Barista Kids wishes those celebrating a Happy Easter!
My mom loved to sing this song to me as a little girl. And I loved when she did. It’s my favorite Easter memory:
Hunting for Eggs in Freeman Gardens, in Glen Ridge, is a unique experience. It’s like being in a Victorian Era backyard. Easter treats were hidden among the rose bushes, around the pond, across the lawn and throughout the woodland preserve this morning. Boys and girls with baskets in hand, searched the grounds and gathered eggs in their baskets, while moms and dads enjoyed coffee and snacks on the flagstone patio.
This Easter, I was intent on making traditional chocolate truffles—you know, rich French-style ones consisting of a lavish chocolate ganache, amply dusted with luxurious cocoa powder—totally creamy, dreamy and decadent.
I even bought all the ingredients: heavy cream, butter, chocolate, and then, as I was about to start setting up, I had a change of plan… a strange thought struck me:
“Nuts and coconut oil are very creamy and, mmmm, wouldn’t they be good with some cocoa?”
Without hesitation, I returned the butter and the cream to the fridge and ended up making vegan chocolate truffles instead. Yup. Vegan ones.
(Editor’s Note: This originally ran in 2012. We’re re-posting in time for this year’s April Fools’ Day!)
Every year my kids try to prank me, Queen of the Jokesters, on April Fool’s Day and every year I get them back. Don’t mess with Mommy, somethin’ isn’t quite right with her. My kids are only 5 and 9, but as they get older, I’m sure my plan will totally backfire on me as I age and get crazier. Toilet seats covered with plastic wrap, salt in the sugar bowl, replacing my eye cream with breath mints — all lame attempts to try and out master the master.
If your kids are old enough to hold a straight face while pranking you, let them get the first joke on and act totally surprised. Actually, act like you forgot that it was the April 1st. Use the Leap Year as an excuse. They won’t think you have anything planned, but you do! Time to water the spaghetti tree.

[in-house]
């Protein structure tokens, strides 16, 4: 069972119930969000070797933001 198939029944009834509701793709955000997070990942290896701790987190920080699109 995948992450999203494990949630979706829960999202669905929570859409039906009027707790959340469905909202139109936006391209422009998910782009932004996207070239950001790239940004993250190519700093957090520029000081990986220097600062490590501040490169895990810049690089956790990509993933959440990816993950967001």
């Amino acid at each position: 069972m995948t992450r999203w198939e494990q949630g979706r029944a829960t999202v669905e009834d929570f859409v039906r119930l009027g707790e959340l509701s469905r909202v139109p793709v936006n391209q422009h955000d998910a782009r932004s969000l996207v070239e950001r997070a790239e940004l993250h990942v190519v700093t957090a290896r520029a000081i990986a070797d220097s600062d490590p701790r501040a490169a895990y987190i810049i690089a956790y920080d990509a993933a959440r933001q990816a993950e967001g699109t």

Here Are Some Oldies but Goodies:
Talented young filmmakers were celebrated last night at the Montclair Film Festival 2013 Kidz Shortz award ceremony.
One hundred and eleven young registrants from three countries, 23 states and 17 different towns in New Jersey submitted their films in this year’s competition!
Weekday mornings at my house usually follow the same routine. I wake up and press PLAY. Get up, get coffee, make sure my daughters are up, get a second cup of coffee, make lunches, tell my daughters they are going to be late, get the girls out the door and contemplate a third cup of coffee.
At some point during my morning routine, my nine-year old son will make his way downstairs and plant himself on the couch to watch Sports Center. He always has company on the couch—his trusty bedtime companion “Doggy’, that he has slept with since he was 4 months old.
My son eats his breakfast while watching TV, then gets dressed and we meet at the door and walk together to the bus stop that just up the street from our house. We usually talk about sports—professional or his own upcoming games. And after a few minutes, we see the bus approach.